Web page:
Yes. That is certainly a good argument against that specific example, and it is one I agree with. But it does not apply generally.

> To suggest discrete logic and IC-level assembly compares to issuing commands via the LEGO Mindstorms protocol perfectly illustrates the chasm between learning and understanding.

But learning and understanding what? Why is it (as I imply that your argument is) important to understand assembly-level instructions when it is not important to understand the underlying electronics? Why is this level special?

In addition to all the general arguments I outlined above, there is one additional argument to be made against assembly language: In today’s processors, I am given to understand that these assembly language instruction sets are largely a high-level language, emulated by microcode – the assembly instructions you write have very little to do with what the processor is actually doing in a modern hardware architecture, and therefore teach you exactly the wrong things about how a modern processor works.

Agreed. I'm a python beast, but really struggled with Assembly language in school. I'd have been better off with a ZXSpectrum earlier in life so I could've learned hardware. IMO high level languages (as insanely useful as they are) are similar to writing spells like a wizard and using assembly or even basic when you know all the registers...etc is more like a real science. Both are valuable, but I really wish I knew more about hardware.

Having a ZX Spectrum would in no way actually help you learn hardware. The only thing it would do is to reinforce its realness, so to speak, which would help to motivate you to learn it. But it would not actually help you learn it – the design and learning curve of assembly language is what it is, and having access to running hardware (compared to having an emulator) does not change that.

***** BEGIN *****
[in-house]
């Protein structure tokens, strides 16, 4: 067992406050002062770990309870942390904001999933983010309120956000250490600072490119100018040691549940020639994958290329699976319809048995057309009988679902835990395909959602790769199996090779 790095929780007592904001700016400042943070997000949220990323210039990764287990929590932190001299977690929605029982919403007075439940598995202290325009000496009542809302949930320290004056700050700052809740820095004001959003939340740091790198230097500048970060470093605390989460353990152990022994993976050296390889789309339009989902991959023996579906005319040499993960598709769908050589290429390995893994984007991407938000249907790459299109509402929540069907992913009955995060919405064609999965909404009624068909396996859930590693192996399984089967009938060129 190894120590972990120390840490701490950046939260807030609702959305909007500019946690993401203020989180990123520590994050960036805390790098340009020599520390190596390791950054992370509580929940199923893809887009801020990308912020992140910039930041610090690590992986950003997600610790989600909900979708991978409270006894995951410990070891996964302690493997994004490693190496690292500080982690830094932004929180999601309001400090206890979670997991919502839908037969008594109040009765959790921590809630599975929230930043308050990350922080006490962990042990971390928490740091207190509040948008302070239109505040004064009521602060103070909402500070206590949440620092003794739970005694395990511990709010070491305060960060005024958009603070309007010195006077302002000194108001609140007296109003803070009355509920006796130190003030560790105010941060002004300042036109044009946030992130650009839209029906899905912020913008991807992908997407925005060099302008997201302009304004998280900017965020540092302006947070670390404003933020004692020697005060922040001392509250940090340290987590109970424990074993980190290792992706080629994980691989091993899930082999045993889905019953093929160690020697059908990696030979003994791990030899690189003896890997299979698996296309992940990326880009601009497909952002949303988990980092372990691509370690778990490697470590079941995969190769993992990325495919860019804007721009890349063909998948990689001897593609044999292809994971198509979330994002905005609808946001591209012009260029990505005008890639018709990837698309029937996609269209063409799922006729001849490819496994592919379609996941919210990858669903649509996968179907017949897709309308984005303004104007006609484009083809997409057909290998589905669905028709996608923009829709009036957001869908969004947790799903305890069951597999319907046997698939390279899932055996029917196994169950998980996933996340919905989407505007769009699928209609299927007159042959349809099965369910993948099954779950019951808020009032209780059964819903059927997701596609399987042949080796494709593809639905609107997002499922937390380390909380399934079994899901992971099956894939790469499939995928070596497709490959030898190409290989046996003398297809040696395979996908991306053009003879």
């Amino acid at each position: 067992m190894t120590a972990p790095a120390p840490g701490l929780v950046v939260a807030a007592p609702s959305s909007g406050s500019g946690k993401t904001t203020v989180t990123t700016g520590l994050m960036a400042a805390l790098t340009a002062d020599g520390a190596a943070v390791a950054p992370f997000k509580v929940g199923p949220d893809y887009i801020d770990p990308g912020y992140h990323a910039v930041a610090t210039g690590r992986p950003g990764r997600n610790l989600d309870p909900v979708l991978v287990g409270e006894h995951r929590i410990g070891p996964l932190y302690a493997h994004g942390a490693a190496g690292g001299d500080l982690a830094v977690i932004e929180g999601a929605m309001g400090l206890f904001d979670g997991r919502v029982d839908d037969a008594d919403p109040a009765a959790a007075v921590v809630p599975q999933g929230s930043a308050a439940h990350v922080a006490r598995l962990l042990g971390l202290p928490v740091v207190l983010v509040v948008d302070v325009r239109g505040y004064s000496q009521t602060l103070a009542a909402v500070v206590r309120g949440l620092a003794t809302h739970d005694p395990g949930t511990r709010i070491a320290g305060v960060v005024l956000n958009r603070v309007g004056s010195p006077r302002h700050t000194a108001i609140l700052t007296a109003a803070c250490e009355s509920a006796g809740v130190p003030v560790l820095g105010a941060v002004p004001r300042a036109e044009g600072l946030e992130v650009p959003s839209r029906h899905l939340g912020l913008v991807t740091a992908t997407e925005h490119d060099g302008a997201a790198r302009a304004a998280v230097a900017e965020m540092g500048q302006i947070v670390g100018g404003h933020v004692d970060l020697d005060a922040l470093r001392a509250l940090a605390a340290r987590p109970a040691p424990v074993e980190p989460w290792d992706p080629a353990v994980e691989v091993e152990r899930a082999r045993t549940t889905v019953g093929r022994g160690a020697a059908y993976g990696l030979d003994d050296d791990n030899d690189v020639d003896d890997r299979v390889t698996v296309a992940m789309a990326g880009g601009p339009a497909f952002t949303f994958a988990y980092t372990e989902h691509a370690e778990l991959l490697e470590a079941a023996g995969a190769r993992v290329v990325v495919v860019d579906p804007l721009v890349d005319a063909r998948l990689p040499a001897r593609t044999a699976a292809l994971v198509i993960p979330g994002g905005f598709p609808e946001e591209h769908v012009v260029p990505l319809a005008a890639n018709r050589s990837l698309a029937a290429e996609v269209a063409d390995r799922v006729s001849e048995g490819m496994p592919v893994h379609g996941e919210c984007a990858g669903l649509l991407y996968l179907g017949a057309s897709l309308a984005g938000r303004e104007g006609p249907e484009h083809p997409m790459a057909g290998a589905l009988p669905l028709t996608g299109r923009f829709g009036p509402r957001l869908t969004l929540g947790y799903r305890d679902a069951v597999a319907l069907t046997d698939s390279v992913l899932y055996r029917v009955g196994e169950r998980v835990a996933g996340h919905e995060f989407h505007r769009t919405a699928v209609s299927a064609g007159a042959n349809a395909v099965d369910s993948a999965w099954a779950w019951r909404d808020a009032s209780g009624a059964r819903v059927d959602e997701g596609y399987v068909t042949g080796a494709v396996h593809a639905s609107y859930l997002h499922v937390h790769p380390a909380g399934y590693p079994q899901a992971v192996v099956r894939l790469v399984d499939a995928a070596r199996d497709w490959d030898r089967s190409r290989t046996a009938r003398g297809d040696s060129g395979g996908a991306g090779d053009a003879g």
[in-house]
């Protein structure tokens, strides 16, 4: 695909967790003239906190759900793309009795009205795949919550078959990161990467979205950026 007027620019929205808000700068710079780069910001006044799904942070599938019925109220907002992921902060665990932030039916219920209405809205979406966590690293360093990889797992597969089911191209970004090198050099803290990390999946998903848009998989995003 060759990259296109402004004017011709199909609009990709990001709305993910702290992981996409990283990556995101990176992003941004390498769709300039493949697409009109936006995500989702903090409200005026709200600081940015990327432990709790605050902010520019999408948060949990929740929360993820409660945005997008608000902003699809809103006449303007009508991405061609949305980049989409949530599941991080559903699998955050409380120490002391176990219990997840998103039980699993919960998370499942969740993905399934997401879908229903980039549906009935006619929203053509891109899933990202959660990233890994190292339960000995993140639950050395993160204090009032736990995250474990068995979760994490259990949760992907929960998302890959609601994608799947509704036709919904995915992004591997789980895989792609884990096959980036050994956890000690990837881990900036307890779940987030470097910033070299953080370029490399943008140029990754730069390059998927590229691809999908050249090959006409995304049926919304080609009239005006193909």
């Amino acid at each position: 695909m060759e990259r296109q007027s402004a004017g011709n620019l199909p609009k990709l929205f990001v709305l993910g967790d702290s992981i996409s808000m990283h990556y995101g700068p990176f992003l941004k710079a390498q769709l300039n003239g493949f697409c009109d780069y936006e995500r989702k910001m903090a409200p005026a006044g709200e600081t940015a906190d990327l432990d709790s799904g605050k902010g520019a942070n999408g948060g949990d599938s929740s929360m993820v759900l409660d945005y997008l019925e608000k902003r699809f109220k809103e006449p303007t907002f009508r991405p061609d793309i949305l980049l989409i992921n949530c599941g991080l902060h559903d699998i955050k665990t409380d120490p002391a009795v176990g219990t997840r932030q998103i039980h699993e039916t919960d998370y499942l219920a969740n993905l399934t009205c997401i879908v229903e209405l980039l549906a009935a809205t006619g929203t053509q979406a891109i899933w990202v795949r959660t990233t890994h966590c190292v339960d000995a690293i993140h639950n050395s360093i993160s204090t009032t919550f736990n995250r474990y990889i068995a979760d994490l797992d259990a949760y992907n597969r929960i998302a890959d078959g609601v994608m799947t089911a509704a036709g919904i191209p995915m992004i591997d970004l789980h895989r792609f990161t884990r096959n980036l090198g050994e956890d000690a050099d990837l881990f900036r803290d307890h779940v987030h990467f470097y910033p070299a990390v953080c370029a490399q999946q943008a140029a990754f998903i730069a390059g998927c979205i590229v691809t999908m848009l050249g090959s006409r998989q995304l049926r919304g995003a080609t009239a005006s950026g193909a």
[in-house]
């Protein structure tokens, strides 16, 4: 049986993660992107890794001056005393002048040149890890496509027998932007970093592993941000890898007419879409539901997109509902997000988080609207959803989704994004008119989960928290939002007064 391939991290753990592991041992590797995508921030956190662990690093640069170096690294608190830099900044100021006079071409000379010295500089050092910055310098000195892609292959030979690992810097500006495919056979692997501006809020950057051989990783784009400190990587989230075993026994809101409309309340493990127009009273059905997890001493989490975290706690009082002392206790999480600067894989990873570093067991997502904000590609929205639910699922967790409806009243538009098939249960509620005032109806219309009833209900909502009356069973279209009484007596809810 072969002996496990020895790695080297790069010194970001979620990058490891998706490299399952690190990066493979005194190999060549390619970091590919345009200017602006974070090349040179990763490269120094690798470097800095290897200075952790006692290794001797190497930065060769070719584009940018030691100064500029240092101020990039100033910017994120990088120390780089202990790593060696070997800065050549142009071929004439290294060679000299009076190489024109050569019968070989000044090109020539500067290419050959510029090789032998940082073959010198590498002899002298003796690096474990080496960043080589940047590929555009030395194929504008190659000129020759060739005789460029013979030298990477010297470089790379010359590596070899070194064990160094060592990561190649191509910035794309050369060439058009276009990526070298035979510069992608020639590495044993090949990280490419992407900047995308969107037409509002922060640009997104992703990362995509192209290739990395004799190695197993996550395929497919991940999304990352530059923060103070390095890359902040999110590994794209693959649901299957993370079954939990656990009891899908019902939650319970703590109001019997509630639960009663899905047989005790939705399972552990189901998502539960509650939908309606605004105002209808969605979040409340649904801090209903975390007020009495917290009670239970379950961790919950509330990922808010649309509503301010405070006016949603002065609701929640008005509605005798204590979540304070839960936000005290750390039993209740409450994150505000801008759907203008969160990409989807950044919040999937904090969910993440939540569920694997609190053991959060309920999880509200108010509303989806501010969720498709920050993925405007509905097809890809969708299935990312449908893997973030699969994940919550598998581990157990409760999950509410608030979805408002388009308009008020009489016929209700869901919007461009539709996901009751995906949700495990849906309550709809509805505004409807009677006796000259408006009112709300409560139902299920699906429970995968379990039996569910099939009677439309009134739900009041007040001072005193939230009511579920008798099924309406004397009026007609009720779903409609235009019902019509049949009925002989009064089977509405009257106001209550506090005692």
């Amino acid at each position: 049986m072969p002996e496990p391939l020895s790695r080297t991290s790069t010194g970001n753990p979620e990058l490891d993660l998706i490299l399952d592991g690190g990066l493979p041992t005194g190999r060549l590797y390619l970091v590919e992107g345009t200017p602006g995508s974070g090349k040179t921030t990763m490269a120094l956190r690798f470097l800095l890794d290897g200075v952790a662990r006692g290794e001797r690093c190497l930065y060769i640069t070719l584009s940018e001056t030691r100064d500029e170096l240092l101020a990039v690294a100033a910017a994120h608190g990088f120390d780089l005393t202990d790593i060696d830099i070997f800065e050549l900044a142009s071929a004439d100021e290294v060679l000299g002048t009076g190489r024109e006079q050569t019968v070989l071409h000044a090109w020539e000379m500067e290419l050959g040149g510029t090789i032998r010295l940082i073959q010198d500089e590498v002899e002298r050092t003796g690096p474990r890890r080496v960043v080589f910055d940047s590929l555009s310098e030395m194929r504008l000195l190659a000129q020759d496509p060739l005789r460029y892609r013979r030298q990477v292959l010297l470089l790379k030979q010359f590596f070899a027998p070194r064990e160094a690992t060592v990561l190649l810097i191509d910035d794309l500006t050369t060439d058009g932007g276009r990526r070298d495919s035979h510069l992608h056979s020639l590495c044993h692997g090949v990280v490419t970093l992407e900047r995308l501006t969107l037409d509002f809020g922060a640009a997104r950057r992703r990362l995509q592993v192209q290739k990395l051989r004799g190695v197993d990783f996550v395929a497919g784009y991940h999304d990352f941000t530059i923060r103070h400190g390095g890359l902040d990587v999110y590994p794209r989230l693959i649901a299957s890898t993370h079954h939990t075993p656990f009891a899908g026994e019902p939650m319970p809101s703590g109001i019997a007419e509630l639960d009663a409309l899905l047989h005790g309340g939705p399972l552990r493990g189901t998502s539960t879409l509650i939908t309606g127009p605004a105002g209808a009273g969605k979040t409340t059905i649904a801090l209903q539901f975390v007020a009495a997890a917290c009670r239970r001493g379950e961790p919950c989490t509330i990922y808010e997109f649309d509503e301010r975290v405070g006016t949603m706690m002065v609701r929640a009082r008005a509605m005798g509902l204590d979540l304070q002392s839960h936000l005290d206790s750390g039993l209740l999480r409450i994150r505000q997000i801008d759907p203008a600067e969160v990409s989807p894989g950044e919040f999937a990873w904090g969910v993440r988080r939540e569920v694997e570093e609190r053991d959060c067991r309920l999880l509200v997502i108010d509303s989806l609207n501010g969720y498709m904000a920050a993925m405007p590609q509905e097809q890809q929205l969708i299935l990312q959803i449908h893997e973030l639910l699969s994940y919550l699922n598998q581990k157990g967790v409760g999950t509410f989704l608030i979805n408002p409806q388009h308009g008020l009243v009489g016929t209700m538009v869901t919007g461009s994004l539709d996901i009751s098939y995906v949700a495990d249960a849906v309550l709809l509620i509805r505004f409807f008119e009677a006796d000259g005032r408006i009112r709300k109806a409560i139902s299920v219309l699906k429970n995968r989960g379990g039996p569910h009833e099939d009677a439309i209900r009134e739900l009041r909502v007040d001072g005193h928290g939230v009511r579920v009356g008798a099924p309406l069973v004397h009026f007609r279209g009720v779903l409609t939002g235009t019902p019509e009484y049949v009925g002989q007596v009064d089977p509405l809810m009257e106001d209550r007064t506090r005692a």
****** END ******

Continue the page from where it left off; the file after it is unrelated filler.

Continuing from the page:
It makes it easy to learn the hardware because it has a simple processor and makes it dirt simple to access. Windows on the other hand runs on modern chips and it isn't easy to run assembly without 3rd party software and graphics is also not something a child can easily handle. I suppose a good emulator would be similar, but emulation is a little bit of a lie :)

Linux machines can easily be rigged to boot straight to a user, with LOAD81 in auto-start.


{{I like to pimp LOAD81 any chance I can get, because its simply a great idea from a rockstar programmer, and it could probably do with some eyeballs and patch requests from those interested in this particular subject .. it could easily, for example, become a next-gen PICO8 with a few tweaks (e.g., ipfs integration, lol...)}}

Way too complicated and bash has a horrible syntax.

https://googlecreativelab.github.io/coder/ Google has a sd card that you put into a raspberry pi (everyone has one of these hanging around, if not ask your friends for theirs) and with NO SETUP just hooked up to the internet you can learn full web development, NO SETUP!

Personally, I'd just get them an Apple II.

They're still plentiful and cheap to find on eBay, and it's exactly what you're looking for.

There are modern hardware upgrades you can find to use CF or SD cards in place of floppies, so old media won't be an issue, as well as modern ways to connect to an LCD screen, and even Ethernet cards if you want to go online.

And of course, the Apple II is supremely open and hackable, perfect for kids who want to have access to the entire computer.

I second that. I just set up an Apple IIgs last weekend and was making some small Basic programs with my son. He was actually really into it, unlike in the past when he was too young. He has had some exposure to Scratch so that may have helped as well. We didn't have any way to load or save programs, so I'll have to look into the cards you mentioned.

I have a CFFA3000 and an SDFloppy II. Both are great, but I prefer the CFFA3000 and use it regularly.

CFFA3000: http://dreher.net/?s=projects/CFforAppleII&c=projects/CFforA...

SDFloppy II: http://www.a2heaven.com/webshop/index.php?rt=product/product...

Another good option, the Floppy Emu: https://www.bigmessowires.com/floppy-emu/

An actual commodore64 is still an option


The mini boots straight to basic still I understand

Otherwise I'd recommend some free software and some tutorials, Udemy has a very good C# Unity course for example that can often be found at ~$/£10

This thing reviews terribly. I think it's more meant for nostalgia for the older generation. Also the keyboard is just for show which is quite sad

I think it will help once they release the new firmware that lets you more easily access disks stored on a USB stick. Doing LOAD "$",8,1 etc. is rather tedious with the virtual keyboard.

Also, they have promised a bigger version with a fully functional keyboard. That will be awesome once it's out. I'm waiting for it since it was actually the thing that made me join their crowdfunding campaign.